Amédée Ozenfant

Glasses and Bottles

c.1922–6

Artist
Amédée Ozenfant 1886–1966
Original title
Verres et bouteilles
Medium
Oil paint on canvas
Dimensions
Support: 727 x 603 mm
frame: 905 x 784 x 60 mm
Collection
Tate
Acquisition
Purchased 1962
Reference
T00551

Not on display

Display caption

Ozenfant co-founded a style of painting known as purism, which applied the principles of classical proportion to products of the machine age. The fluting of the bottles in this painting recalls classical columns, and is echoed in the various neighbouring forms. These rhythmic relationships create a harmonious unity, which embodies Ozenfant’s belief that order gives rise to aesthetic experience. He wrote, ‘The highest delectation of the human mind is the perception of order, and the greatest human satisfaction is the feeling of collaboration or participation in this order’.

Gallery label, April 2012

Catalogue entry

Amédée Ozenfant 1886-1966

T00551 Verres et Bouteilles (Glasses and Bottles) c.1922-6

Inscribed 'Ozenfant' b.r.
Oil on canvas, 28 5/8 x 23 3/4 (72.5 x 60.5)
Purchased at Sotheby's (Grant-in-Aid) 1962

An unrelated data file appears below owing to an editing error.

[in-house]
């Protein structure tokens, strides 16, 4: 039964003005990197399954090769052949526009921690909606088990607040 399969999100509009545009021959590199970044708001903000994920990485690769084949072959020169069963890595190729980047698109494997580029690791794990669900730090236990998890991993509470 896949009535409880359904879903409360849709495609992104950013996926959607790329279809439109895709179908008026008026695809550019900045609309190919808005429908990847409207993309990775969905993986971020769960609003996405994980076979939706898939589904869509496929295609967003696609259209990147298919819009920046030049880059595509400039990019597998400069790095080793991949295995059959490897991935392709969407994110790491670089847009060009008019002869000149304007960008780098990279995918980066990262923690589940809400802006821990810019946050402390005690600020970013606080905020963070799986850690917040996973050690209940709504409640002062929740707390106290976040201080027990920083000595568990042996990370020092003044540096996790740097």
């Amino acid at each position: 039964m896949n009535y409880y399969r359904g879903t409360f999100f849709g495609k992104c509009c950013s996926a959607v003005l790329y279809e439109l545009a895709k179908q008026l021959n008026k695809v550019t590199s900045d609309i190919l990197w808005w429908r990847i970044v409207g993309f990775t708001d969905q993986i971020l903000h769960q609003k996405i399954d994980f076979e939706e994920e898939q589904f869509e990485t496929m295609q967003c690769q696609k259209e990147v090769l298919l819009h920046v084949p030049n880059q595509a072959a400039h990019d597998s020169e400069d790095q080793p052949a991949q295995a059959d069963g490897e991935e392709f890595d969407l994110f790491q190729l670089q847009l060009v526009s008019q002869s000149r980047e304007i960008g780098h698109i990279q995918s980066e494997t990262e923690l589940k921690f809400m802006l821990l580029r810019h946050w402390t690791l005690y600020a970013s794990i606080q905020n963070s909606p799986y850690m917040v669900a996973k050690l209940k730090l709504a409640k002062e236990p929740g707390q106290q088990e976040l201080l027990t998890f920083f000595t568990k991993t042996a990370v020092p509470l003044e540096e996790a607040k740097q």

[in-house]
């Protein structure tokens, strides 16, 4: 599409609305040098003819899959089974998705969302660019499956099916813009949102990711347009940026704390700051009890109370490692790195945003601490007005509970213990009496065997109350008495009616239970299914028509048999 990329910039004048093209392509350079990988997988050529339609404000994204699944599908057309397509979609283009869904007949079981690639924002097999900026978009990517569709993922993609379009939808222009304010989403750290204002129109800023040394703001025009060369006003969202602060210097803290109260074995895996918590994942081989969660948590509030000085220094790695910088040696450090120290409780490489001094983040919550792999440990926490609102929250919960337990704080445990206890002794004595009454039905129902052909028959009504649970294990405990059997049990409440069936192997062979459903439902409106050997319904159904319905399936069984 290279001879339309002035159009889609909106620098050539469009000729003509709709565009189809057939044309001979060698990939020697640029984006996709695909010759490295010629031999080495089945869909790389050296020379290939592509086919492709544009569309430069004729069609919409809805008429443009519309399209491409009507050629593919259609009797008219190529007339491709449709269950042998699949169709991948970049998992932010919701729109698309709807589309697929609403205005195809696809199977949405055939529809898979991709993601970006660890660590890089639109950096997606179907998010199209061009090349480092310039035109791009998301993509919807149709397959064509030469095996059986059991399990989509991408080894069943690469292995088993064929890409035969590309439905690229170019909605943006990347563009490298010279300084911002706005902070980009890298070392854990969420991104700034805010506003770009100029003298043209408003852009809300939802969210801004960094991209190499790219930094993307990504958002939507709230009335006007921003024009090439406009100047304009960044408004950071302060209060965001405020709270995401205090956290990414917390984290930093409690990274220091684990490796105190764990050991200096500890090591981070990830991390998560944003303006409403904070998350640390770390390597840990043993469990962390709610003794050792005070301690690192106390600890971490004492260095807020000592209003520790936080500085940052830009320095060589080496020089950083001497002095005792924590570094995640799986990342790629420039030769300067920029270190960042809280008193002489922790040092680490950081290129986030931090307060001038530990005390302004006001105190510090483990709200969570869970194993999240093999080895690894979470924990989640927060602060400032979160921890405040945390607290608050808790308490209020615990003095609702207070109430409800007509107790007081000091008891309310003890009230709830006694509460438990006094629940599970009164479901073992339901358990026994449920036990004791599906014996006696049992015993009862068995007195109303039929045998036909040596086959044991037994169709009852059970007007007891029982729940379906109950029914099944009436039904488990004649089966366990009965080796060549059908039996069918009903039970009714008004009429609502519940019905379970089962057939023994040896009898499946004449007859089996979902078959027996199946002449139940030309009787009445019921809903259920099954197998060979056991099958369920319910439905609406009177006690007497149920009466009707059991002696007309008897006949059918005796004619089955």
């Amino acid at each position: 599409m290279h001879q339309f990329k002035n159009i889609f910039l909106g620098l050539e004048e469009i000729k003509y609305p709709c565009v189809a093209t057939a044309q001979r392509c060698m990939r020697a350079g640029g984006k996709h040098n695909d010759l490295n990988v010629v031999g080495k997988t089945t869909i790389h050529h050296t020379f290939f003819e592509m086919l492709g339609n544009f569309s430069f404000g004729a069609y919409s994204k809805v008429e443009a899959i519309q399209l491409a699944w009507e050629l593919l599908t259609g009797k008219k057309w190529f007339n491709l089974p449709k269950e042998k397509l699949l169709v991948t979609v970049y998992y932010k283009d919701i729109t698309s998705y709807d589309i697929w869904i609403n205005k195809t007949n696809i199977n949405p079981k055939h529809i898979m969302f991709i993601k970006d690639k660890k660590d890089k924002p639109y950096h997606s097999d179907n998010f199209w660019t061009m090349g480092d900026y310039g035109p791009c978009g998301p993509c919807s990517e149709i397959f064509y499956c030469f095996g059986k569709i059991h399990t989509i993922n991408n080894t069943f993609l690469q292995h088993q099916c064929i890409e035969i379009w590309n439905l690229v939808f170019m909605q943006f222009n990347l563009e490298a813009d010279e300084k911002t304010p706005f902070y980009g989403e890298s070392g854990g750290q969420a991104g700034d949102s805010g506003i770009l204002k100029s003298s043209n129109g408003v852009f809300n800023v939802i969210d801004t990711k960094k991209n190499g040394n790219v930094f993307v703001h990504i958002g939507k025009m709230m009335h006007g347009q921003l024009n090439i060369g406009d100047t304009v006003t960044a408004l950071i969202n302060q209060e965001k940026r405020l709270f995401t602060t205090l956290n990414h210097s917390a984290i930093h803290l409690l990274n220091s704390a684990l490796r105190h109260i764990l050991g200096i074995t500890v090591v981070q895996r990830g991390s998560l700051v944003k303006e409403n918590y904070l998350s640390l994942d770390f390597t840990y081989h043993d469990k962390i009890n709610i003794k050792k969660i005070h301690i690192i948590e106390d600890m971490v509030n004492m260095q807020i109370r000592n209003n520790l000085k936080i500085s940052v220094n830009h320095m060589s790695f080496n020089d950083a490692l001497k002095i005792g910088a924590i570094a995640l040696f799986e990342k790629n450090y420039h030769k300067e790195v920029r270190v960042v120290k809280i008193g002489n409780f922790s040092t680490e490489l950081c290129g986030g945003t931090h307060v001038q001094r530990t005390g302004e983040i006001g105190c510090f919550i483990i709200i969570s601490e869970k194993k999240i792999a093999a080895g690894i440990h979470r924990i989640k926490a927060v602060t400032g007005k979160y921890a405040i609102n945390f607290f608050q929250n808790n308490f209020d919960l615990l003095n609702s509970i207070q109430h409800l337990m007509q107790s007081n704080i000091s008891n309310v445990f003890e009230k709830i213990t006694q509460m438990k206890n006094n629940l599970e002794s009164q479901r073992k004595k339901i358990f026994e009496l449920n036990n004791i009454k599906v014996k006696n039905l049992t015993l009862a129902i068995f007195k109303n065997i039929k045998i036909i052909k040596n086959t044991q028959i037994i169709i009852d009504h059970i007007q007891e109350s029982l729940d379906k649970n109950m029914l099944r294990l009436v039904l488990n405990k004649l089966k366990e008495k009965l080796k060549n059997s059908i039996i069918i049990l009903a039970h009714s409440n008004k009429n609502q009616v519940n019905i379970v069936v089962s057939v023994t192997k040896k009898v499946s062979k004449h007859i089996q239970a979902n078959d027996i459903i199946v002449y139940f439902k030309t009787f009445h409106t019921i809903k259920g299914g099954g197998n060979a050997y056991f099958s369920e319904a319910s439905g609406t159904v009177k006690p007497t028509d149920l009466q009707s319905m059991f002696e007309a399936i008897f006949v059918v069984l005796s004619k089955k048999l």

Prov: With Léonce Rosenberg, Paris (Galerie de l'Effort Moderne); Dr John Joseph Wardell Power, Jersey, Channel Islands; Power sale, Sotheby's, London, 7 November 1962, lot 43 repr. as 'Nature morte: bouteilles'
Exh: Art and the Machine, University of East Anglia Library, Norwich, November-December 1968 (24, repr.)
Repr: Bulletin de 'L'Effort Moderne', No.27, July 1926, between pp.4 and 5 as 'Verres et Bouteilles 1926'; The Ivory Hammer: The Year at Sotheby's 219th Season 1962-3 (London 1963), p.81

The artist wrote (9 April 1963) that this work appears in his own catalogue as No.30 'Glasses and Bottles' and was sold by him to Léonce Rosenberg on 15 June 1926; he had no record of it ever having been exhibited. No.30B in the catalogue is a related picture 'Glasses and Bottles in Blue' 1922-6 (also repr. in Bulletin de 'L'Effort Moderne', No.27) which is the same size as this work, but has smaller bottles with more space around them and is different in colour. He thought it probable that the Tate Gallery picture was started at about the same time, around 1922, and finished and signed in 1926.

The related picture, which now belongs to Dr and Mrs Leonard Slotover in London, is predominantly pale blue, pale grey and creamy white.

Published in:
Ronald Alley, Catalogue of the Tate Gallery's Collection of Modern Art other than Works by British Artists, Tate Gallery and Sotheby Parke-Bernet, London 1981, p.579, reproduced p.579


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